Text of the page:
The insurance industry has welcomed news the first stage of a levee around the flood-prone Queensland town of Roma is weeks from completion but the project is yet to translate into reduced premiums.
The Queensland Government last week announced the $16 million, 5.2km levee would be completed in April and should protect about 500 homes and businesses.
Grant Lorenz, Director of Roma-based Rural Insurance Services, says the imminent completion is a positive step but had not yet translated too much premium relief.
“I personally won’t hold my breath to see the premiums be reduced until the second stage of the levee is completed,” he says.
That stage, involving a 1.6km levee and other mitigation works, is underway.
Suncorp recommenced writing home and contents policies in the area when construction began in September, with an eye to re-pricing the premiums when the levee is complete.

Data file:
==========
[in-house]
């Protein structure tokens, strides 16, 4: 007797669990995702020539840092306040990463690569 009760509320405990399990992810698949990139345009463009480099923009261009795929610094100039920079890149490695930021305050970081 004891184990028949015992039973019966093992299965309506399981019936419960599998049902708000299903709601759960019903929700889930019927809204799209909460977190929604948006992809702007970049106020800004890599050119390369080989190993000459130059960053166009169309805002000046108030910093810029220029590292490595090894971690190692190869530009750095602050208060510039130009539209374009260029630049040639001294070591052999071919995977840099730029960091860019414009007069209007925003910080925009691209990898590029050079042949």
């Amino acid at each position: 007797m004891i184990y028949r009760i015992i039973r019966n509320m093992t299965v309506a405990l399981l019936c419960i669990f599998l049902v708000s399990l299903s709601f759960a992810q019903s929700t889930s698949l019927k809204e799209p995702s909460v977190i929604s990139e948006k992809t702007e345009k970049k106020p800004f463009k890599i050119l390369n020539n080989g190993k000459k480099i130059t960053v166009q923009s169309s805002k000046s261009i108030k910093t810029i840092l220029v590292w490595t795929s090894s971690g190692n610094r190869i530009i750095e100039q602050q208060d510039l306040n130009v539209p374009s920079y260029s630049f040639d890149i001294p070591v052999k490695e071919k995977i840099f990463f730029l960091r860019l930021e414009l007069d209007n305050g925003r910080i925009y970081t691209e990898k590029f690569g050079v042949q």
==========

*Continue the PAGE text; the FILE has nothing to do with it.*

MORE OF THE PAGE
Initial estimates were that the levee would reduce premiums by an average 30%, although the most flood-prone areas could benefit from a reduction of up to 80%.
NIBA CEO Dallas Booth congratulated the Queensland Government for its work in Roma and its call for tenders for further mitigation work in other vulnerable areas across the state.
“The insurance process itself cannot be the only solution to natural weather events such as flooding, as it can only respond after the damage has been caused and communities have been devastated,” he says.
“Money spent by governments on infrastructure that reduces the risk of damage in the first place is far more economically and socially effective than paying out millions of dollars in disaster relief every time there is a catastrophic weather event.”